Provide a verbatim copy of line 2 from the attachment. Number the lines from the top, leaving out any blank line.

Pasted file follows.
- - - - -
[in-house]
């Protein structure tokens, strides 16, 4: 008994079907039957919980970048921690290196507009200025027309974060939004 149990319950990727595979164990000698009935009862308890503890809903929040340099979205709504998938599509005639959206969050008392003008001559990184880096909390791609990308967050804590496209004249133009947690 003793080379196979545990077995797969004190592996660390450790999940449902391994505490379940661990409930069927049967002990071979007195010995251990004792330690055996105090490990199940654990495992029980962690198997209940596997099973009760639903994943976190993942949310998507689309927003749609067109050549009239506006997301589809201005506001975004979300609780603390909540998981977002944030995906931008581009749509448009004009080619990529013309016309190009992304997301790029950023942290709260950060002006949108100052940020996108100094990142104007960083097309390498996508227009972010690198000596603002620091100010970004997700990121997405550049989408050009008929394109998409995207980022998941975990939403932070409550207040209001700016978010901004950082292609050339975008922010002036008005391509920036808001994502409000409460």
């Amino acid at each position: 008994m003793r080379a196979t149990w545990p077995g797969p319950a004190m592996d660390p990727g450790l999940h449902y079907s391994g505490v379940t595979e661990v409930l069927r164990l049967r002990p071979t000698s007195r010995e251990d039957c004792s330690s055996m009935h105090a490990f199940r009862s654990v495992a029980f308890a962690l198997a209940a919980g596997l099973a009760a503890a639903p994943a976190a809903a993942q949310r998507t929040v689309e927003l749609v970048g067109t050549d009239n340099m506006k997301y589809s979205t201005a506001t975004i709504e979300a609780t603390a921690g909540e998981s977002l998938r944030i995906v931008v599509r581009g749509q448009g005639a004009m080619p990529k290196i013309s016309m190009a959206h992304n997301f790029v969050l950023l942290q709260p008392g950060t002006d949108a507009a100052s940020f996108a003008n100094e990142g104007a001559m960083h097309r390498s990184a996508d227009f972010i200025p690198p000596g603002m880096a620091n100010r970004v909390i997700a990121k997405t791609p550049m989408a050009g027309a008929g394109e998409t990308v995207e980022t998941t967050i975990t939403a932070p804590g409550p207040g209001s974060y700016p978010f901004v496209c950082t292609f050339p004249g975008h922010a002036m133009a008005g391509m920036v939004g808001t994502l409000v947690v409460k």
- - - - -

């Protein structure tokens, strides 16, 4: 008994079907039957919980970048921690290196507009200025027309974060939004 149990319950990727595979164990000698009935009862308890503890809903929040340099979205709504998938599509005639959206969050008392003008001559990184880096909390791609990308967050804590496209004249133009947690 003793080379196979545990077995797969004190592996660390450790999940449902391994505490379940661990409930069927049967002990071979007195010995251990004792330690055996105090490990199940654990495992029980962690198997209940596997099973009760639903994943976190993942949310998507689309927003749609067109050549009239506006997301589809201005506001975004979300609780603390909540998981977002944030995906931008581009749509448009004009080619990529013309016309190009992304997301790029950023942290709260950060002006949108100052940020996108100094990142104007960083097309390498996508227009972010690198000596603002620091100010970004997700990121997405550049989408050009008929394109998409995207980022998941975990939403932070409550207040209001700016978010901004950082292609050339975008922010002036008005391509920036808001994502409000409460």